French First Conditional «Si Clauses»
This French Si Clauses first Conditional free lesson will teach you how to use the first conditional type of si clause. Even though you see the word conditional in the title, this particular kind of si clause does not involve the conditional tense.
👉 This written lesson accompanies my video tutorial at the bottom of this post 👈
What is covered in this French first conditional lesson:
- Definition of a si clause
- Tenses used in the first conditional
- Examples for each type of si clause
- Six quizlet study sets
What is a si clause?
The word si means if in English. Si clauses, also known as conditionals or conditional sentences, are used to express what could happen if some condition is met.
Si clauses indicate possibilities which may or may not actually happen. They refer to the present, past, and future. These conditional sentences have two parts: the condition, or si clause, and the result clause which indicates what will happen if the condition of the si clause is met.
The tense of the result clause depends on the tense of the si clause. In other words, the tense of the two clauses follow a pattern that cannot be modified.
What tenses are used in the first conditional?
Let’s begin with si clauses that involve the present tense. The si part must always be in the present tense.
You can make the following combinations of tenses:
Present + Present
This is technically a si clause, but it’s not really used that much to be honest with you. I’m going to show it to you anyway, but just know that when using the present / present formula you’re speaking in very general terms.
- Si tu ne veux pas y aller, tu restes à la maison.
- If you don’t want you go, you stay at the house.
- Si on a faim, on mange.
- If we’re hungry, we eat.
Present + Future
If you haven’t learned the futur simple yet it is perfectly fine to use the futur proche. I’ll show you both in the examples. The futur simple is definitely more common and sounds better, but if you haven’t learned it yet you have to take things one step at a time.
- Si tu parles français tous les jours, tu auras un meilleur niveau.
- If you speak French every day, you will have a better level.
- Si tu viens à la réunion avec moi, tu vas mieux comprendre.
- If you come to the meeting with me, you are going to understand better.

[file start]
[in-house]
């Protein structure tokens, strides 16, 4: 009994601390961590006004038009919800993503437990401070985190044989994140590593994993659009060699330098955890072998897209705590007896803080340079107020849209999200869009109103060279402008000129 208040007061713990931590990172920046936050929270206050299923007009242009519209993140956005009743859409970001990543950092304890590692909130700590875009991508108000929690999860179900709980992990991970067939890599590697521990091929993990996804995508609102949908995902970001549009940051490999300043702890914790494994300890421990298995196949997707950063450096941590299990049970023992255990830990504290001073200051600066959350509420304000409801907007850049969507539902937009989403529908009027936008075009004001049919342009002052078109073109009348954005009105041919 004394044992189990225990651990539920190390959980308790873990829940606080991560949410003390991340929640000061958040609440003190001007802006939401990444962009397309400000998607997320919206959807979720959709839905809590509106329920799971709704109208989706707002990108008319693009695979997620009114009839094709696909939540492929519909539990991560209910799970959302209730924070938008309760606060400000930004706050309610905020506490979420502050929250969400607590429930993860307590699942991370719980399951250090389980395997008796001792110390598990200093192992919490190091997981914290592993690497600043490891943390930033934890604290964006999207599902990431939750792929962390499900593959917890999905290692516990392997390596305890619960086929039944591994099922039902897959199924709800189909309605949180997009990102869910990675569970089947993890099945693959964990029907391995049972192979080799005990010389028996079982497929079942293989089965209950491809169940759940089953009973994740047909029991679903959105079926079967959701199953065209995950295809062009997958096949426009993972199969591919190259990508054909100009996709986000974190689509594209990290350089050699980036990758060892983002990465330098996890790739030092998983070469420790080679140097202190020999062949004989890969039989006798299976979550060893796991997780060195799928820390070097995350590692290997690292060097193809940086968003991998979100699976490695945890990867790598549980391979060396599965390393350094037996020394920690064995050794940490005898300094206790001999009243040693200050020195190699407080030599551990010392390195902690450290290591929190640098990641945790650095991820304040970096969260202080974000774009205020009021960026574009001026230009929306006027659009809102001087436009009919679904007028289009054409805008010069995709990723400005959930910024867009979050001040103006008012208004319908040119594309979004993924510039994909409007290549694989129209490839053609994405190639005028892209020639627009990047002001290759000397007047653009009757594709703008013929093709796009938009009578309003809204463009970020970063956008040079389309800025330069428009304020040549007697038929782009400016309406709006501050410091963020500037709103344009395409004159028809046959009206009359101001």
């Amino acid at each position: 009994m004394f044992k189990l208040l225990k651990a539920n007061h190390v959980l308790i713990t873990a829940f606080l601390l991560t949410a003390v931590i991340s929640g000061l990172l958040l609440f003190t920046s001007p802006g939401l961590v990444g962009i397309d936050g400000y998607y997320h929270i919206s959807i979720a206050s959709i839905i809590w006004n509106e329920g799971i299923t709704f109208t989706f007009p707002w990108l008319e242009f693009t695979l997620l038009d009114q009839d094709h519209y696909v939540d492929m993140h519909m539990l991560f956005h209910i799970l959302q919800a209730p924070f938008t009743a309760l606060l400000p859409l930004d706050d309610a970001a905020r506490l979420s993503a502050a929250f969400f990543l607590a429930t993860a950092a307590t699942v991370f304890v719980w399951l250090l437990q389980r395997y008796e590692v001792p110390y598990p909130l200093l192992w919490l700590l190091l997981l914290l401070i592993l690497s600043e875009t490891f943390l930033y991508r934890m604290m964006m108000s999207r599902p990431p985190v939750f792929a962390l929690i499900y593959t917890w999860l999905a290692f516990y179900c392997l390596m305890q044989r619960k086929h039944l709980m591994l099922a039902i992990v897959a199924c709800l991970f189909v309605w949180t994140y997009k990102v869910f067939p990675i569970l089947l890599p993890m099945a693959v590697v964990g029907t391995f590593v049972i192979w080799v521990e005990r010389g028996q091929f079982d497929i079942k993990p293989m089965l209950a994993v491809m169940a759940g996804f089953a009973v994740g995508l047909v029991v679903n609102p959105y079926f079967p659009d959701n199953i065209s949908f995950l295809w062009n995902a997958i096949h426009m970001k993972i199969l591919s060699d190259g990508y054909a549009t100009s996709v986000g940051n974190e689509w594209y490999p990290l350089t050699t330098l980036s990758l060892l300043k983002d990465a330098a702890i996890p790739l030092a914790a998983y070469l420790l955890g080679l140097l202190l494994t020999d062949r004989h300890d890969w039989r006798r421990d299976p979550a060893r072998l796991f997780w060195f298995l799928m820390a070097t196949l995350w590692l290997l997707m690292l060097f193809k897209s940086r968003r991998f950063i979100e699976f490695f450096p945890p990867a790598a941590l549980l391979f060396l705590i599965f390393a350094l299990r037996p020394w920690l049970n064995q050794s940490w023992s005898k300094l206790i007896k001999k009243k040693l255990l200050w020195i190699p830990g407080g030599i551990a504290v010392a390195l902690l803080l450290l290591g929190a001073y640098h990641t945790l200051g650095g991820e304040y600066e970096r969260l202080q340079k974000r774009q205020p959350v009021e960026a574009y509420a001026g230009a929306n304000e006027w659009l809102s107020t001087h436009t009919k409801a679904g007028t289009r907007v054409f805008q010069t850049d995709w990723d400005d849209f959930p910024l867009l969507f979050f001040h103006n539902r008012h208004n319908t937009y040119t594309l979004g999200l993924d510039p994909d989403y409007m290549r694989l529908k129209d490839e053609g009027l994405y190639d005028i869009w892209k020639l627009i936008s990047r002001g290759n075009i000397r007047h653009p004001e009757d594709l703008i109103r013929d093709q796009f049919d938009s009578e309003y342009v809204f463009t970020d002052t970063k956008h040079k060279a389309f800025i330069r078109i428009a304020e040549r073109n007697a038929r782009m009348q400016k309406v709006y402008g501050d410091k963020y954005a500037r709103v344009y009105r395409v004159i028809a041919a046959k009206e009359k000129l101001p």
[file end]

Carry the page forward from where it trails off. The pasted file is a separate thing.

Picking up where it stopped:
Present + Imperative (Command)
The result clause and the si clause can be reversed and that won’t make any difference. Just make sure to use the present tense in the si clause. You can reverse the order of the clauses in any type of si clause.
- Finis tes devoirs avant le dîner si tu peux.
- Finish your homework before dinner if you can.
- Si tu n’es pas trop fatigué(e), lis cet article ce soir.
- If you’re not too tired, read this article tonight.
Now let’s move on to si clauses that involve the passé composé.
The si part must always be in the passé composé. Here are the possible combinations of tenses:
Passé Composé + Present
This is kind of like the present / present construction. It’s really not used that much, but I’ll show it to you anyway just so that you can have a little exposure to it and see some examples.
- Si tu n’as pas fini tes devoirs, tu ne peux pas sortir.
- If you haven’t finished your homework, you cannot go out.
- Si tu as perdu ton emploi, tu ne peux pas partir en vacances.
- If you lost your job, you cannot go on vacation.
Passé Composé + Future
- Si tu n’as pas pris tes gants, tu auras froid aux mains.
- If you didn’t bring your gloves, you will have cold hands.
- Si tu n’as rien mangé ce matin, tu auras faim.
- If you didn’t eat anything this morning, you will be hungry.
Passé Composé + Imperative (Command)
- Fais-moi savoir si tu n’as pas compris la leçon.
- Let me know if you did not understand the lesson.
- Si tu n’as pas encore vu le film, regarde-le avant d’en parler.
- If you haven’t yet seen the movie, watch it before talking about it.
💪Set of 25 practice cards